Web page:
Powell also took pains to honor his immediate associates and assistants. Every member of the Powell Survey except Walter Graves and Walter Powell seems to have been immortalized in some topographical feature of the High Plateaus or the Grand Canyon. Originally Powell named Navajo Mountain for the Howlands, but the name did not stick; the Howlands and Dunn are both commemorated instead in buttes in the Grand Canyon. Billy Hawkins gets both a butte in the Grand Canyon and a peak at the head of Beaver Dam Creek, west of St. George. Clem Powell, Andy Hattan, and Jack Hillers all have buttes, and Hillers in addition has his name attached to one of the peaks in the Henrys. Frank Bishop got a creek in the Uintas. Points in the Kaibab division of the Grand Canyon were named for Bradley, Jones, Sumner, Willie Johnson, Dutton, and Thompson. Dutton’s name also rests on a Kaibab spring and a side canyon, as well as a peak on the Paunságunt Plateau. Thomas Moran got Moran Point, a mere tidbit beside the noble peak in the Tetons named for him earlier by Hayden. James Pilling, Powell’s secretary, has a cascade in Kanab Canyon and “Uncle Jim Point” in the Grand Canyon. The two Powell Survey women remain on the map too, Emma Powell as Mount Emma on the Uinkaret and Nellie Thompson as Mount Ellen in the Henrys. Even Professor Harvey DeMotte of Illinois Wesleyan, who worked in the area only part of the summer of 1872, left his name on DeMotte Park in the Kaibab. Gilbert named the smallest of the Henry Mountains for Holmes, who had earlier acquired a peak in the Gallatin range in Montana. Gilbert seems not to be represented in the plateau country proper, but he appears on a mountain in the Uintas. And the Smithsonian Institution, whose support was indispensable to Powell for many years, received its thanks when Dutton called a peculiarly perfect cameo outlier of the Vermilion Cliffs Smithsonian Butte.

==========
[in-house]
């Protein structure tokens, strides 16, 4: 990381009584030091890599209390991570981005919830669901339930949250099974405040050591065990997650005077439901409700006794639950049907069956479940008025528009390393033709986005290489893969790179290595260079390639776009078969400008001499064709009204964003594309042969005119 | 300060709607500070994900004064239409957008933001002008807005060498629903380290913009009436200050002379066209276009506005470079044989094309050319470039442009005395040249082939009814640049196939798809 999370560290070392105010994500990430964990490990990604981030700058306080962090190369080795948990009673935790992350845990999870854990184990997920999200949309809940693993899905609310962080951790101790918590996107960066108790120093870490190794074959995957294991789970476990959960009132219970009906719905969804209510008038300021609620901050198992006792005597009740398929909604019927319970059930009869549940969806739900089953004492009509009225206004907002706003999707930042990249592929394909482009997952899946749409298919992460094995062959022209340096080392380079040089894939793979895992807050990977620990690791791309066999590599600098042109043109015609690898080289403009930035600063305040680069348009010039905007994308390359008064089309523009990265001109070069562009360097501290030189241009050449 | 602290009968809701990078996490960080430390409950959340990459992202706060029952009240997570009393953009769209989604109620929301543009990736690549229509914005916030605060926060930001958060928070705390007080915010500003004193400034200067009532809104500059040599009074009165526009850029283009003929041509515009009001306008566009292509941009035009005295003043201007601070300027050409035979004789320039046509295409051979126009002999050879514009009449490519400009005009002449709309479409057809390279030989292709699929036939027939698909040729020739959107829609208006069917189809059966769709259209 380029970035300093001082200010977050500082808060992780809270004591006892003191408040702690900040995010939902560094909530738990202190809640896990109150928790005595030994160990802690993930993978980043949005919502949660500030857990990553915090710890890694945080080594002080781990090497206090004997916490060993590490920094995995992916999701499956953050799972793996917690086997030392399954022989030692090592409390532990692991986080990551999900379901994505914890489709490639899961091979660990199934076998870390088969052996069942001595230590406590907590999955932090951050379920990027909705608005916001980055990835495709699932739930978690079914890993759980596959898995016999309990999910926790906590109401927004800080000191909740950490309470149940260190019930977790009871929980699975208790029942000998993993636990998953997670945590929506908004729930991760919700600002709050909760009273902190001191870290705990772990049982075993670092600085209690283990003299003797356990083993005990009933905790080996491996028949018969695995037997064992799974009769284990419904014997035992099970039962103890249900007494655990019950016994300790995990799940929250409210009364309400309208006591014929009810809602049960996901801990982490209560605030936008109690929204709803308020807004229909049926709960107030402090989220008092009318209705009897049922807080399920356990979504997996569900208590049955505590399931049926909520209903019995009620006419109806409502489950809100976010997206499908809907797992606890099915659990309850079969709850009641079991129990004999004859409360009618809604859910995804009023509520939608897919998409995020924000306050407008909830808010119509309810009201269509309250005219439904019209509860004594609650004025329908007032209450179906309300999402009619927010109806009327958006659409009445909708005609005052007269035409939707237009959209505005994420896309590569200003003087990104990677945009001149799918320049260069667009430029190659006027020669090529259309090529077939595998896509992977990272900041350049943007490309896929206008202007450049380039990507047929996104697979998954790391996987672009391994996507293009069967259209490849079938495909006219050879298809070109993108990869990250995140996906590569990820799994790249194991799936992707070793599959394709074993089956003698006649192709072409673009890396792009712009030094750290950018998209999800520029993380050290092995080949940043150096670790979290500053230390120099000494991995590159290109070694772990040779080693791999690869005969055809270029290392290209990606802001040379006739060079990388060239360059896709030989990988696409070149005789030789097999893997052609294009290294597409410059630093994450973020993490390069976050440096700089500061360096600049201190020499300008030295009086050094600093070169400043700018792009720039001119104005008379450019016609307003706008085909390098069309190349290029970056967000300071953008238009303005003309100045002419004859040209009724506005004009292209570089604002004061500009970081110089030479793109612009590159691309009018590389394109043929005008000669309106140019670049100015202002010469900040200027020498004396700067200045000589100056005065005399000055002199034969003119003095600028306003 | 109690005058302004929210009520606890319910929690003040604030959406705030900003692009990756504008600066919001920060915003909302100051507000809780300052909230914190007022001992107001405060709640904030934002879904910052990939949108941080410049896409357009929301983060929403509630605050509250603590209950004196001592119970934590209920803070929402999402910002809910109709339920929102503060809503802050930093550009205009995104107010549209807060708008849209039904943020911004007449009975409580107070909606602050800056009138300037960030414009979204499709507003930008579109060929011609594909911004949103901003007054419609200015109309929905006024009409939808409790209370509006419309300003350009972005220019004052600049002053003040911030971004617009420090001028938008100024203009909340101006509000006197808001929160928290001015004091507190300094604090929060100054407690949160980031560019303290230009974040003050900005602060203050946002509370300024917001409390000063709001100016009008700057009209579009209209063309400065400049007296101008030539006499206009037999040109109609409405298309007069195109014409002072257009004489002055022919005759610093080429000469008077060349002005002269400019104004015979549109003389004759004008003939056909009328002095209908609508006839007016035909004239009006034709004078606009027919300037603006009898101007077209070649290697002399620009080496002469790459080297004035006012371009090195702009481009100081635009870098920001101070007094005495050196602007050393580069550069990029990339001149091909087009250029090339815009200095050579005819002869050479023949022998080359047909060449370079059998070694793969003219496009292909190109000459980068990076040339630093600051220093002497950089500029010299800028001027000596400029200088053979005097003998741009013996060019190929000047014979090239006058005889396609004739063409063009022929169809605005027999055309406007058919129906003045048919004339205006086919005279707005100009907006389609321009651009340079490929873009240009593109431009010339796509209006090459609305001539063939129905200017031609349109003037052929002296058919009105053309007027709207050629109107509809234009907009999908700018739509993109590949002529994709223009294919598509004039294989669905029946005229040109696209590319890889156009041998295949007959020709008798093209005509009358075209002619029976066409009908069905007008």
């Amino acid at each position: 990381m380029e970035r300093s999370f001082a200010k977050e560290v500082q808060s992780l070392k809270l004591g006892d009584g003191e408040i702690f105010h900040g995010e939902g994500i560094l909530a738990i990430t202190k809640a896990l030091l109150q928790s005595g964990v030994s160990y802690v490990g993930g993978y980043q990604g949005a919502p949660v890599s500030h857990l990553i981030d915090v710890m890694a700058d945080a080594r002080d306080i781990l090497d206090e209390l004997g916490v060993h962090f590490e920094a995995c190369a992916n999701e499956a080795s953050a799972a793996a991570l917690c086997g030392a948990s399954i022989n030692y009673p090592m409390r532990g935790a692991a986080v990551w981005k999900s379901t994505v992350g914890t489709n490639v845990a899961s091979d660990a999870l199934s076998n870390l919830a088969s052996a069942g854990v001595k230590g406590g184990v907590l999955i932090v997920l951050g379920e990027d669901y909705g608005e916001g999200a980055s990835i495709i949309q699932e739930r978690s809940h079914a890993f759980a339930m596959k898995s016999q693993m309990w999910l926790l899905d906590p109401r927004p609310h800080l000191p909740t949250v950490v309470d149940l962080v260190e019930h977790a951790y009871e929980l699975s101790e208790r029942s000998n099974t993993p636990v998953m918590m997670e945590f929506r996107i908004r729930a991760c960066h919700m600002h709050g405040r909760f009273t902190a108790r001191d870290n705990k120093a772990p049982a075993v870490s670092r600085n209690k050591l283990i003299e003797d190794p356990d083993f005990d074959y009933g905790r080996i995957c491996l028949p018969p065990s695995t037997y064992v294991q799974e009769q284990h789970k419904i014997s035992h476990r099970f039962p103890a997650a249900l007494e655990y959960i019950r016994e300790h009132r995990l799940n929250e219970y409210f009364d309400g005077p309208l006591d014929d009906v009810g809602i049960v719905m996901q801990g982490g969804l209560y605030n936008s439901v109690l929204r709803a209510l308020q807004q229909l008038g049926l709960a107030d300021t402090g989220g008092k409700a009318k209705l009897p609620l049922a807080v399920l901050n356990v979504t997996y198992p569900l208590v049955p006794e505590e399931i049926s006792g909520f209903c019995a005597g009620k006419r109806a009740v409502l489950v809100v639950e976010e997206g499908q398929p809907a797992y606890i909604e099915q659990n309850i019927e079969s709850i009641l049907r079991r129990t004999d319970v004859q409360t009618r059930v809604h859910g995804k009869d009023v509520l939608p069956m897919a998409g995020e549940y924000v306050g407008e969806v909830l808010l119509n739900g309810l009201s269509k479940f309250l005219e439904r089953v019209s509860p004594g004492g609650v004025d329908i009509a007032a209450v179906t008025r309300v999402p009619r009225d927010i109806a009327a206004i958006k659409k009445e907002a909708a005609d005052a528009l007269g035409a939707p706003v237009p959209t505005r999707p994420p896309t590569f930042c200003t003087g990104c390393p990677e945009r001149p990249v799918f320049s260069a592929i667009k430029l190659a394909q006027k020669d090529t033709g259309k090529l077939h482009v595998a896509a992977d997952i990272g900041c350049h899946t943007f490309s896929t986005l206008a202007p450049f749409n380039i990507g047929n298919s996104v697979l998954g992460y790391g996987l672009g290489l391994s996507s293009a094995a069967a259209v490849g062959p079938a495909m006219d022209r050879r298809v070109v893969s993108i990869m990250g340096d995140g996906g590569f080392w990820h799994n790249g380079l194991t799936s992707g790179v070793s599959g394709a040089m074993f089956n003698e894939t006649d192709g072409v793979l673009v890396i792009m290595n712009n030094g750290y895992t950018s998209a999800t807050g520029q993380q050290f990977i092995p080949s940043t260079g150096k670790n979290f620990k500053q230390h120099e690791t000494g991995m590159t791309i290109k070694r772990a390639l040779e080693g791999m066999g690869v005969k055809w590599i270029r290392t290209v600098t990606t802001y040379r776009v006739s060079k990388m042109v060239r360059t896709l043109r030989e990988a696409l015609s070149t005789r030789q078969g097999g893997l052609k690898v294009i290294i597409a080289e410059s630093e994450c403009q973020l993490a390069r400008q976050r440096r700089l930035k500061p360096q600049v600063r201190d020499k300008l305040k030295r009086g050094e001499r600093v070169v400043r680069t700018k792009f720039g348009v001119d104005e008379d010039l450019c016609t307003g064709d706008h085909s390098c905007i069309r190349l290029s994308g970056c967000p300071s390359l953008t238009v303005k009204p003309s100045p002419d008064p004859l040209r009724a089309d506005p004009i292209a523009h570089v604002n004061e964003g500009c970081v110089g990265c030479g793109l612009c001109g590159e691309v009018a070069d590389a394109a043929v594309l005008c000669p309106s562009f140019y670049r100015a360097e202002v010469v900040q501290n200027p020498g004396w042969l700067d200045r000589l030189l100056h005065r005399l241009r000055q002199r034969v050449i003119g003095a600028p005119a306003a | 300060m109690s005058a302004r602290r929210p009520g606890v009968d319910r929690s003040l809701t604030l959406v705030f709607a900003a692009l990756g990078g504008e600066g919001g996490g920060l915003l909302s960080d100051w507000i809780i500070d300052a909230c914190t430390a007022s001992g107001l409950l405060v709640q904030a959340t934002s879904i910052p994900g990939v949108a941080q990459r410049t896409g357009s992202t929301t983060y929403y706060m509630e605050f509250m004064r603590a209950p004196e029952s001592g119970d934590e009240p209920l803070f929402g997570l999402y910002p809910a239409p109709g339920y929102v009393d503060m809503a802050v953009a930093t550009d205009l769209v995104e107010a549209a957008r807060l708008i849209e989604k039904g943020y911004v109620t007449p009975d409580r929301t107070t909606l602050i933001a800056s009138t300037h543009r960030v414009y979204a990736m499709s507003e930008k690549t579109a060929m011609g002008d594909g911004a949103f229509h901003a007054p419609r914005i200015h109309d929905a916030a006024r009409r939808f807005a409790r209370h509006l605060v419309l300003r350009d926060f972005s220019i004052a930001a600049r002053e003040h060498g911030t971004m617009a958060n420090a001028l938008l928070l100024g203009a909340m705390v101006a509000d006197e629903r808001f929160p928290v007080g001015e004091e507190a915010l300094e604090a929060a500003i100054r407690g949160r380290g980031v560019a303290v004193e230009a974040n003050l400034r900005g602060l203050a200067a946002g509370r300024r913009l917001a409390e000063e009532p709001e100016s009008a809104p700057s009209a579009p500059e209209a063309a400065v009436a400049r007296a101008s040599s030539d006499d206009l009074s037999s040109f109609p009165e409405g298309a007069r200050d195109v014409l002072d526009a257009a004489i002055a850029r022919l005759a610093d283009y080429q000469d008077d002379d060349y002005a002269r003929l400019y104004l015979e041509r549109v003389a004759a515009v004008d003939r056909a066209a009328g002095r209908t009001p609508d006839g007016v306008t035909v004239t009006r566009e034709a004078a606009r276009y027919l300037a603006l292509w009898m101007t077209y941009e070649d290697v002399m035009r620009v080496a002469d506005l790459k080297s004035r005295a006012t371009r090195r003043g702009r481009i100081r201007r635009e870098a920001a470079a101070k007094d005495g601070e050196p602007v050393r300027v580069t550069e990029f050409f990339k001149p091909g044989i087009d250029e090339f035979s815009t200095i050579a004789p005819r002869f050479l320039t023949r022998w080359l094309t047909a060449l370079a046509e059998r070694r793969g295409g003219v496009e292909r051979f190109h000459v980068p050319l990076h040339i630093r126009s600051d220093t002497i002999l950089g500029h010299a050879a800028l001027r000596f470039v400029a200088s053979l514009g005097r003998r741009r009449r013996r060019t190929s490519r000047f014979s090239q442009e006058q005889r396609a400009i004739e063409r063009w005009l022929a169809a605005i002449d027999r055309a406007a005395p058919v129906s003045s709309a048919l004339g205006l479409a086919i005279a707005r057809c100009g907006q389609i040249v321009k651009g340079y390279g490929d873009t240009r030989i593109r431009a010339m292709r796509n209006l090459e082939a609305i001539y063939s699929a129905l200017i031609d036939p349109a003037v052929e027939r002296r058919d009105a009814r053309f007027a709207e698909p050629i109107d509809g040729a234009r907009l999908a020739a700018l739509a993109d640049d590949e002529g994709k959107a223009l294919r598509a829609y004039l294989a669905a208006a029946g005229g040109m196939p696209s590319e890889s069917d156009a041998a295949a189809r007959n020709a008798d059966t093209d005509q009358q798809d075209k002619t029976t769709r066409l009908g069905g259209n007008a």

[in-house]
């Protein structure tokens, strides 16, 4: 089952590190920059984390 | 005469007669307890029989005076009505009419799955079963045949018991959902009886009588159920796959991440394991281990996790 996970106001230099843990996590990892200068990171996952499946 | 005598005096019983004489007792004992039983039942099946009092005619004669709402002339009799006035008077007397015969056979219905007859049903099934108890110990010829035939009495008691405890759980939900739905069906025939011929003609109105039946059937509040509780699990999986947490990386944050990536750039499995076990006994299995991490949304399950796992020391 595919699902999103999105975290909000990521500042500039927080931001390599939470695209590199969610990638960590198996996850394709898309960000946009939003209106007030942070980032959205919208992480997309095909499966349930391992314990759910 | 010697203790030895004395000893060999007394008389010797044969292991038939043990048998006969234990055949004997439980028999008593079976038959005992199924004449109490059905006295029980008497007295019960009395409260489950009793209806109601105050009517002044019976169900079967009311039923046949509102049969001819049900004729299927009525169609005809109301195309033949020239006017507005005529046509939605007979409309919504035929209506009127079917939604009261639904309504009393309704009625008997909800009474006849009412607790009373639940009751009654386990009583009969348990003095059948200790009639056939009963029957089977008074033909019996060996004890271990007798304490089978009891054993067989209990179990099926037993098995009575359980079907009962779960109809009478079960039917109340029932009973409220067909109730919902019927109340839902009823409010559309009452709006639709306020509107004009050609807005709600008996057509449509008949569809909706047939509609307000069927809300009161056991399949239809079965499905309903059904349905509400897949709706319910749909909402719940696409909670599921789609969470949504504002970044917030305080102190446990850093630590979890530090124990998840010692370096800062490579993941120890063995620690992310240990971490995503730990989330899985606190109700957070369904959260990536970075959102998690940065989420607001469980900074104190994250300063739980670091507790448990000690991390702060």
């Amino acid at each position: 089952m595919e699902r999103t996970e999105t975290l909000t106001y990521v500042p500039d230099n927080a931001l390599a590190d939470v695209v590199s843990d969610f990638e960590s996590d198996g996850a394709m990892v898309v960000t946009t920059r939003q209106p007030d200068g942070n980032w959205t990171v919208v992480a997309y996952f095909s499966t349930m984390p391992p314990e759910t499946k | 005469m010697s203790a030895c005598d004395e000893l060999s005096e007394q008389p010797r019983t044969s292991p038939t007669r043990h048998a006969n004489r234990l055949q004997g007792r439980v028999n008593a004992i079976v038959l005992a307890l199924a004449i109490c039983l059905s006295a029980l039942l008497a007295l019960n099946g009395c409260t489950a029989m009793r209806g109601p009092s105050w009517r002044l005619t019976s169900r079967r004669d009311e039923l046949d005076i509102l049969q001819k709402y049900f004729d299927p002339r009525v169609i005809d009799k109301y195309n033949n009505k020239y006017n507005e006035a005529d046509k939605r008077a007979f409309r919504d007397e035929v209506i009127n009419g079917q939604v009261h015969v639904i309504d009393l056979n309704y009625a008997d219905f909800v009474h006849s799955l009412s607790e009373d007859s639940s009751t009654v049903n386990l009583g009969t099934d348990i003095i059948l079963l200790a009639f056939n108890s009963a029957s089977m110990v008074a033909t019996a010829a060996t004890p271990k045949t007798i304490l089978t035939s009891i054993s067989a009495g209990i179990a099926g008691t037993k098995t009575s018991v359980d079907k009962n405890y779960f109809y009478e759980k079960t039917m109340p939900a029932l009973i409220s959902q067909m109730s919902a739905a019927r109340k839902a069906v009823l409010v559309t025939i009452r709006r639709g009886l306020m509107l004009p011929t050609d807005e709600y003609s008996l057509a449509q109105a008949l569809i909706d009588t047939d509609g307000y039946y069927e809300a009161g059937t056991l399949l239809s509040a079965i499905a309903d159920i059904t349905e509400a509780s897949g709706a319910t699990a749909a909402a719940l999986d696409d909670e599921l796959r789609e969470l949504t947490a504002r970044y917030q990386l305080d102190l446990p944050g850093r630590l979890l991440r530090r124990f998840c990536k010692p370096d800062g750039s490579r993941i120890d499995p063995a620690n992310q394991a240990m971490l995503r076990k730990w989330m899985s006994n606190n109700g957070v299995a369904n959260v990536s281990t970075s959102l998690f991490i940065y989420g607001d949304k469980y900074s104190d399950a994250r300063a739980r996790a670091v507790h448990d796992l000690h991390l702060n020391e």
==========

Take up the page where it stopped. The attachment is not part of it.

Illinois saved the Union during the war, it is said, by producing Lincoln and Grant. It dominated the Union for some years after the war, partly because Grant had a habit of appointing cronies and relatives to high places. One of the more ironic minor evidences of Illinois dominance in those years is the cluster of Illinois names that the Powell Survey fixed irremovably to the map of Utah, a state inhabited by Mormons whom the citizens of Illinois had in 1846 driven brutally into the wilderness.
Men, big or little, Illini or otherwise, provided only one of many sources of map names. Most of the modes and fashions of naming discussed by George R. Stewart in his admirable Names on the Land are present. Powell’s own taste ran strongly to the descriptive. All down the length of the river from Green River to the Virgin he applied names to the reaches of the canyon and to notable features of the topography. The second expedition named a good many things that the first had missed, and altered some that the first had given (Craggy Canyon became Split Mountain Canyon, Coal Canyon became Gray Canyon) but the character of the naming remained consistent. Flaming Gorge, Horseshoe Canyon, Island Park, Desolation Canyon, Cataract Canyon, Lava Falls, and many more of Powell’s names are purely descriptive. So, but with a special twist, are names such as Dirty Devil and Bright Angel, the first given on the spur of the moment from a remark of one of the men, the other contrived later to make a contrast.
All the names that Powell gave to major canyons on Green and Colorado have stuck. He named Marble Canyon from the polished limestone of its walls, and he restored to the Grand Canyon its enduring name, turning away from Ives’ choice of “Big Canyon.” Occasionally, as at Ashley Falls, where he found Ashley’s name painted on a rock, and at Gunnison’s Butte, where he recognized historical tracks, he named something for a predecessor. Sometimes, as at Disaster Falls, he commemorated an event. Once, and that at the suggestion of Andy Hall, he gave a name for a literary allusion — the name “Lodore” that so disgusted Jack Sumner as un-American. Once also, deferring to Steward, he bowed to the diabolism common in our placenames, and called a nasty stretch of the Green “Hell’s Half Mile.”
In his way, Powell was one of our better namers. He had a flair for the picturesque, and his descriptive terms are sometimes extremely apt, as in Split Mountain Canyon, Flaming Gorge, and the Vermilion Cliffs. He did not plaster politicians across the map, he had no weakness for the cute. Some notion of propriety preserved him from extravagance except in the happy contrast of Dirty Devil and Bright Angel. One gathers that he expected the names he put down to last, unlike Gilbert, whose preface to the Henry Mountains facetiously apologizes to Howell, Steward, Newberry, Marvine, Peale, Holmes, Geikie, Jukes, Scrope, and Dana for putting their names on insignificant details. The affront will never, he says, “be repeated by the future denizens of the region. The herders who build their hut at the base of the Newberry Arch are sure to call it ‘the Cedar Knoll’; the Jukes Butte will be dubbed ‘Pilot Knob,’ and the Scrope, ‘Rocky Point.’ ”4 Gilbert was not entirely wrong. Even the beautifully named Aquarius Plateau is known locally as Boulder Mountain, the Tushar is called Beaver Mountain, and the Páhvant Sigurd Mountain.